If the pup stands with his front legs under his shoulders, his nails shouldn’t touch the floor. If they do, then they are too long. If his nails twist sideways or if you hear them clicking when he is running around the house, then they are too long and must be trimmed.
Unfortunately, even if your pet is in pain, you can’t just chop his long nails off. There is a collection of blood vessels and nerves commonly known as ‘’quick’’ at the center of the nail. And as his nails grow, so does the quick. Trimming the overgrown nails of your dog can be quite difficult, especially since they have longer quick. So you must be very careful not to cut the nerves and blood vessels on his nails. However, if you trim the tips of the nail regularly, you can encourage his quick to recede. With that in mind, here are the steps to follow when trimming overgrown nails.
How to Trim Overgrown Dog Nails?
Make Your Dog Comfortable
If he hates having his nails cut, then the first step should be to help him overcome the fear of all the nail-trimming tools. Just like all desensitization training, this step can take some time. Pet Fashion Week recommends to start by bringing out the appropriate dog nail clipper and letting him investigate them. As he sniffs the clipper, you can reward him with a treat and praises. Please do this for a few sessions until he is comfortable or associates the trimming tools with a good thing.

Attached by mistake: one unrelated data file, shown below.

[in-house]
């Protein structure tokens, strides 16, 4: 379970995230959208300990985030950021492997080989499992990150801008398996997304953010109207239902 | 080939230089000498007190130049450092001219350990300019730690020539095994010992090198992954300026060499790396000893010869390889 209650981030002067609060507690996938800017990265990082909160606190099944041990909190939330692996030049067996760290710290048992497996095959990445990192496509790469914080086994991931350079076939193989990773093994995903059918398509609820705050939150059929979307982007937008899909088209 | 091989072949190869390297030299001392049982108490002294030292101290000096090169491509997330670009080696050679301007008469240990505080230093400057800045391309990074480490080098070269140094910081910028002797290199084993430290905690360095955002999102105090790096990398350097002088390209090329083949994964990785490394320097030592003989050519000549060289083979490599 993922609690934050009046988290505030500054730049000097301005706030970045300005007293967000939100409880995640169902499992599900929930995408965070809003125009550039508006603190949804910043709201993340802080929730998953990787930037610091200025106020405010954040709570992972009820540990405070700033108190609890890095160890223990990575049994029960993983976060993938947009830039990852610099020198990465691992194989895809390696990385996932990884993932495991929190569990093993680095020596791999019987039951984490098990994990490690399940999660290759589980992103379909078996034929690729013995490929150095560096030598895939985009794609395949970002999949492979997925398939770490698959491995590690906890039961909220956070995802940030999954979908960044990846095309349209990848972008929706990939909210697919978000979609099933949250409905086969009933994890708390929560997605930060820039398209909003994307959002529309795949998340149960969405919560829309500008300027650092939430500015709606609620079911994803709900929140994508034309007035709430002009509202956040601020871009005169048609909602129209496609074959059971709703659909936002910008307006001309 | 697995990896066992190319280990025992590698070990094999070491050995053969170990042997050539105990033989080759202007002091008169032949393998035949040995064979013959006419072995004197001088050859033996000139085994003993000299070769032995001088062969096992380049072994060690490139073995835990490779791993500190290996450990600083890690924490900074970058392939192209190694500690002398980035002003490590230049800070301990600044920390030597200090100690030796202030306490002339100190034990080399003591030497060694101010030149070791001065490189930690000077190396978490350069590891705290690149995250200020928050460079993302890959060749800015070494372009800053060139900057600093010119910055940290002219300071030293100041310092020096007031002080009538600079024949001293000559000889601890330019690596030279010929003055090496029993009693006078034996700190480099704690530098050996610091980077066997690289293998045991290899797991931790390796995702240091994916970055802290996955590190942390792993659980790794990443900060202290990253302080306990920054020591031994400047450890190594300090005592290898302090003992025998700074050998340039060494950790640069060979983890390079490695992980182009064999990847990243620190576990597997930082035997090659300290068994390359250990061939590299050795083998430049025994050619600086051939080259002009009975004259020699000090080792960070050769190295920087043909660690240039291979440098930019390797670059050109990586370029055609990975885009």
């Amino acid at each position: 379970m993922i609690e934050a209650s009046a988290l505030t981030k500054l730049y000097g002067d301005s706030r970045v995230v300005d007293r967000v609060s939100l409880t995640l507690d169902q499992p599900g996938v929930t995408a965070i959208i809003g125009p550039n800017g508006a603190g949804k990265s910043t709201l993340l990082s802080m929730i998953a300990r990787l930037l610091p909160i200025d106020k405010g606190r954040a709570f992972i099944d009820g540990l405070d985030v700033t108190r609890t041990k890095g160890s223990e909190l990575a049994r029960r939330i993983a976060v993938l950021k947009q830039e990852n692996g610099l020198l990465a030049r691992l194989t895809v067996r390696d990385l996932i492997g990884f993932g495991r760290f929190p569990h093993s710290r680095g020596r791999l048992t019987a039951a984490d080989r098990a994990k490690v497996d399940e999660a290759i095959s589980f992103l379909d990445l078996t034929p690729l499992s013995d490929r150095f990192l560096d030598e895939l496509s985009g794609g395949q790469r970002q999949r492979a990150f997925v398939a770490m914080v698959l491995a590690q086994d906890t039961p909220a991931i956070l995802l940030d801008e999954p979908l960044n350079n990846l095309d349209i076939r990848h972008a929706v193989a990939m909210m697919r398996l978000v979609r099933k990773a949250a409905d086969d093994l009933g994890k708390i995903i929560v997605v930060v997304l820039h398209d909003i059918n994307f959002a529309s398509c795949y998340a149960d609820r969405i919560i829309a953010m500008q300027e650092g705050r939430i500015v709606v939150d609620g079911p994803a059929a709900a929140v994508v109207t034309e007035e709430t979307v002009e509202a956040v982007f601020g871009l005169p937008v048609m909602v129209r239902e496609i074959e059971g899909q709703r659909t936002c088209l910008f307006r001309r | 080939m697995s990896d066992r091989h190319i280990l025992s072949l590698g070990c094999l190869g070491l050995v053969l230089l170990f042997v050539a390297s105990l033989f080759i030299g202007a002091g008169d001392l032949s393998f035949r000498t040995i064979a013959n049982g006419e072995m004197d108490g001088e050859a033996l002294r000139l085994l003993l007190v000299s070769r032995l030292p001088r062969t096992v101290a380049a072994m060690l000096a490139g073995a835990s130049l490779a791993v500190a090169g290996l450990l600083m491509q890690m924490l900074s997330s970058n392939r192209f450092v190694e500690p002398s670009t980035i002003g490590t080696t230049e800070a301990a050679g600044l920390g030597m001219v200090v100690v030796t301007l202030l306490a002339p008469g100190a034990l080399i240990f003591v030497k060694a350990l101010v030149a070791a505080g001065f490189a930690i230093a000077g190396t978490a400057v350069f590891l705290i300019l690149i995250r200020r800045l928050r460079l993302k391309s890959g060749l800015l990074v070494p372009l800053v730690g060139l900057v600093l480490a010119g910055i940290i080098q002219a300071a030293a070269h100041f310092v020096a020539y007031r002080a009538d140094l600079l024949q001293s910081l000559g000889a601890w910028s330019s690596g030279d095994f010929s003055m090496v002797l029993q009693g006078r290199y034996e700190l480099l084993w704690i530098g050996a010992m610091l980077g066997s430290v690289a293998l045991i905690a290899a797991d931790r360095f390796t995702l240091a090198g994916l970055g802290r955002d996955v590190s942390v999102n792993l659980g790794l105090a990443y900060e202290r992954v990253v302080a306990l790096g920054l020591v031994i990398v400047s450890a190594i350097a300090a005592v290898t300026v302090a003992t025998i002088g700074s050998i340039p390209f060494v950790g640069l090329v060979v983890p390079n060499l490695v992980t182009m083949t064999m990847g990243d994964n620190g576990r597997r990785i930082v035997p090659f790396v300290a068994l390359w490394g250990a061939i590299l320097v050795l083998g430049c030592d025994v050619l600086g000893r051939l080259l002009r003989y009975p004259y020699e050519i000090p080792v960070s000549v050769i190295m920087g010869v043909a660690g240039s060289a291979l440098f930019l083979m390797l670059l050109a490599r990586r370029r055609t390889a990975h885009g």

If you want to use a rotary nail grinder to trim his nails, then you should follow the above procedure and introduce him to your grinder. Remember, some nail grinders can be quite noisy; therefore, work on increasing his tolerance to the tool’s noise. You can start by rewarding the dog every time you turn the grinder on! But you have to be very patient since some dogs learn faster than others. This step could take a very long time if your dog had a horrible experience with the trimming tools in the past. Eventually, your dog will learn to associate trimming devices with treats, and then you can trim his nails.
Get in the Nail Cutting Position